U16s – Switching Play


My U16s have played two games recently and having watched those games I’ve been thinking about how we can improve our ball retention. There were two initial areas which came to mind – one was from throw-ins and the other from the full-back position, this is why I created a PDF summarising my views on how we could improve this (and give it to the players).

Therefore, I decided I’d do some work on this at training tonight. I’d originally planned to have a bit of discussion around this and work through a game-realistic scenario (i.e. keeping possession from a throw-in through actually doing the throw-in, return to feet and then playing across the back four) but I found an interesting session idea on Performance Four Four Two.

This is the session

I usually get 11-12 at training so this was due to work quite well, as it was I had 16 and it was chucking it down it made it a little more difficult to run (Update – I should add that this isn’t a bad thing, great to have more players as hopefully it means sessions are enjoyable!). Anyway, this is some self-reflection from me in terms of how it went.

  • I setup as per the video, 4 midfielders, 4 defenders, 2 strikers beyond the defenders and a GK
  • Due to the fact I had 16 players in total I had 5 players stood near me on the halfway line, one of who served the ball in each time

I informed the defensive unit that I wanted them to remain close by and defend as if they would normally but I wanted them to work across the pitch as a unit. I informed the midfield four that I wanted them to work the ball across the pitch and specifically, I was looking for the middle two to drop off when a wide player received it. Finally, I instructed the strikers to remain central so as not to deny space to the wide players.

Over the course of the session I rotated players fairly frequently, usually in their groups of four. I had my current normal back four as a unit, my midfield from Sunday as a unit and then four players (one new, one who’s not signed on but trains and one who’s playing elsewhere) as a unit.

I began with Sunday’s midfield playing against Sunday’s back four and I had to work on them re-starting from half-way when they lost possession because gradually they were starting to get closer and closer to the 18 yard box which was making it difficult for the wide players to find any space (and this was on a pitch used for U13/U14s).

What I primarily wanted to work on was my back four, as I’m keen that they’re able to drop off when we’re in possession and move the ball from one side to another. With this in mind, I swapped the midfielders with my defenders (essentially, the movements and flow of the ball are the same in this instance as they are if you’re moving the ball from your right back to left back) and they were a lot better at switching play than the midfield four had been – this I think is because I’d worked with the back four previously during our early training sessions.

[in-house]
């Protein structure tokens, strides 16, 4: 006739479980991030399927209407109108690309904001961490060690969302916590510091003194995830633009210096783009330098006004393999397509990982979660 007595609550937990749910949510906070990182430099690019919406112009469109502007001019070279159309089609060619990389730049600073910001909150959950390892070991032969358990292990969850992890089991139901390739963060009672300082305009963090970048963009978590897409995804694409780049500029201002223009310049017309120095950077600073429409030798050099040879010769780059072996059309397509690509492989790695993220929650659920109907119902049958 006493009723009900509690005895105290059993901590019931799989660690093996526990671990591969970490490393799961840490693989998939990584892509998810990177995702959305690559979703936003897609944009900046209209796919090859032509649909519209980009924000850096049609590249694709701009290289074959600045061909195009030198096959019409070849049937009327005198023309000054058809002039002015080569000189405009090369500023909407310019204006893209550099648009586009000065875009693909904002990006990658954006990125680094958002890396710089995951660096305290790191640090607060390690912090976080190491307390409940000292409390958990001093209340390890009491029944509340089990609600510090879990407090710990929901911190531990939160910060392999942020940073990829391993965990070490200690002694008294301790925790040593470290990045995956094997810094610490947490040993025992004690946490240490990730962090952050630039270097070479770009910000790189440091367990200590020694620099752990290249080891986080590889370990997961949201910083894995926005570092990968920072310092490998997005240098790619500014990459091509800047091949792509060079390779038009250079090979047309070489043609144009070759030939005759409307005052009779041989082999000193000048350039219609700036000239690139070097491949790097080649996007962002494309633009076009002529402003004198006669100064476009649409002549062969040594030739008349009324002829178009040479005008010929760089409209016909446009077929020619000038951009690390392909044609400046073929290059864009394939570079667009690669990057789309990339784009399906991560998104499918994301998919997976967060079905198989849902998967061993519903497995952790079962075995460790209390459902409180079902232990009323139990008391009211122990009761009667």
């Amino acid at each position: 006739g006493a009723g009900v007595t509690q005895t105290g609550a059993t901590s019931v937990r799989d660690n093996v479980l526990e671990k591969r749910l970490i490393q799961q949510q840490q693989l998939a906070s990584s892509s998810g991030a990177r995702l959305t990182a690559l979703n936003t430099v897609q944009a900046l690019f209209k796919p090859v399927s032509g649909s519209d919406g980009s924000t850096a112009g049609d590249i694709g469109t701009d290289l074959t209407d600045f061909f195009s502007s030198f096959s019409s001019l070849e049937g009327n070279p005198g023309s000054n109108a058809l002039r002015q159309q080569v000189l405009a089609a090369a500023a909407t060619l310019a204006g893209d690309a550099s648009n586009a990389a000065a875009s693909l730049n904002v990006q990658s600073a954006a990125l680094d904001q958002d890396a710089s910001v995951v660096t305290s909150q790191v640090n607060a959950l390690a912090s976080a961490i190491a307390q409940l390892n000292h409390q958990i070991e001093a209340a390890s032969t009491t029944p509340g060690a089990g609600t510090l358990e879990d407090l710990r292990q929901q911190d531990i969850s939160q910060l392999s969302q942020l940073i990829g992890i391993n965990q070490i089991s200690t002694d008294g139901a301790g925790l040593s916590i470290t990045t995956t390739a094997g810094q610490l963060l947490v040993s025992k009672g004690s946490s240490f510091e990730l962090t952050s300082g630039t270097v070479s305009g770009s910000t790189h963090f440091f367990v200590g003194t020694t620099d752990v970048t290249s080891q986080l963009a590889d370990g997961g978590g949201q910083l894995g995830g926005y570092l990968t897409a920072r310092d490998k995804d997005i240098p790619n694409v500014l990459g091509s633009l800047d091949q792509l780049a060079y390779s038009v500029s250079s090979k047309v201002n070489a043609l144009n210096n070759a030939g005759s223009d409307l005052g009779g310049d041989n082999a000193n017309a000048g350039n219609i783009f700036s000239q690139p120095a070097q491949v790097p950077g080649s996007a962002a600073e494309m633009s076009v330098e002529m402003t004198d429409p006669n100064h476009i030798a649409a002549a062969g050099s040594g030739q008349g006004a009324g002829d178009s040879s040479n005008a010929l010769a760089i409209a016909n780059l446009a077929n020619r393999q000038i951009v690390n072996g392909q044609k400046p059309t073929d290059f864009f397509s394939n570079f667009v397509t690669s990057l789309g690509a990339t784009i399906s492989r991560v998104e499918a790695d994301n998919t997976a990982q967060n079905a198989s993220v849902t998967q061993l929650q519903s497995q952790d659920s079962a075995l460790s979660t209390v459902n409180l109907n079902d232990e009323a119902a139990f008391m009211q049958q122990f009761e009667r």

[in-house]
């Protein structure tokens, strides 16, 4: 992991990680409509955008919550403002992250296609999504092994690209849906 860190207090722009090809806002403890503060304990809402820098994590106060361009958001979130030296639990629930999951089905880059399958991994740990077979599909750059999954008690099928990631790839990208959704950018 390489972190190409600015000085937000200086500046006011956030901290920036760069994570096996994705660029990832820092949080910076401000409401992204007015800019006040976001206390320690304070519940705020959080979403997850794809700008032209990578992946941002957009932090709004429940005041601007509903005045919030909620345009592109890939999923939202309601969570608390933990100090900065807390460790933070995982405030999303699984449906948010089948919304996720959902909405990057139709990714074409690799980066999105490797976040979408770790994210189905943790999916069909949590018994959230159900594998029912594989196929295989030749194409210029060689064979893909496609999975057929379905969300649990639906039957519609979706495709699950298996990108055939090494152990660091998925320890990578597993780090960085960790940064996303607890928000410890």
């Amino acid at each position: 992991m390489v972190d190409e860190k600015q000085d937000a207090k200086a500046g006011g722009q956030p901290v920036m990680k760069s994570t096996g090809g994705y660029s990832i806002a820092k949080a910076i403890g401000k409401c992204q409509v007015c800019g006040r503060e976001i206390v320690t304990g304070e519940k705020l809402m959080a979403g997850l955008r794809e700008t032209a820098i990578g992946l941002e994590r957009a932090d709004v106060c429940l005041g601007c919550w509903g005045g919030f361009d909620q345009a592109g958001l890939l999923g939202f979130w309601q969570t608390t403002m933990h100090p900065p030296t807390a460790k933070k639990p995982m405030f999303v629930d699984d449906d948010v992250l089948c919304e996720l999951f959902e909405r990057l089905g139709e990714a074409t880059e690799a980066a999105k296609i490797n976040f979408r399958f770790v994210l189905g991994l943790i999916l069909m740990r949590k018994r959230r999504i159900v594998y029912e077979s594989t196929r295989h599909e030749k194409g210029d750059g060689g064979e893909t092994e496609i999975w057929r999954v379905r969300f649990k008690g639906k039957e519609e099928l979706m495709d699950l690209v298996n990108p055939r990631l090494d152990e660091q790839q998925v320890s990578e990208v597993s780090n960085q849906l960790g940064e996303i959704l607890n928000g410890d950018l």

I continued to rotate the units around and worked on this for about 20 minutes. Some players were able to quickly pick up what was required in terms of dropping off, some often ended up engaging with the back four which, although match realistic, means that you lose the ability to switch from one side to another.

It wasn’t the best night for it as having players waiting around in the rain (even if I was talking them through what I was looking for) isn’t ideal but I really wanted to spend some time working on this as I believe it’ll help and it’s an important part of keeping the ball.

I talked to the players about why I wanted to work on this, what I’d seen in recent games and said that we’d do further work on this. I top and tailed the session with a game – started with 8v8 pop-up goals and a one-touch finish, ended with 8v8 all in but stressed that I wanted to see them switching play to keep the theme of the session.

Overall? Worked ok, could have been a lot better and having 16 turn up threw me a bit.

Positives: Able to work with back four, given them a pattern to think about and see. Same with midfielders and rest of players.

Negatives: A lot of content to try and get across, which means stopping play and in the rain/cold that’s not very easy to do (and I didn’t try to get lots across due to this).

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About Simon Godfrey
Grassroots Football Coach

5 Responses to U16s – Switching Play

  1. StaleUK says:

    Thoughts on throw ins..?
    If opponents mark the thrower make sure you take your marker away, but wait for the thrower to have the ball behind his head. Throw ball into the space for a runner to come on too.

    • Hey,

      Good question – not something we’ve worked on. However, I have observed that possession can be lost frequently from thrown-ins so it’s certainly a topic to be considered, especially because it gets so crowded around the thrower.

      This is partly why I want to work on releasing pressure from wide positions, including throw-ins.

      Have you worked on it with players?

  2. Emanuele says:

    Didn’t read the full post yet, but I really feel to say something after reading the attached PDF: you are a great example to follow as you do care of doing things well and professionally. You will succeed in your work, I’m sure about that.

    • Thanks Emanuele. I saw other coaches doing it and thought it’s a great way to consolidate my own views on a topic, which hopefully helps me coach the topic!

      • Emanuele says:

        Yes, it’s a very good way. And I’ve liked you spent time to do a proper presentation for your players, you will get rewarded ;)

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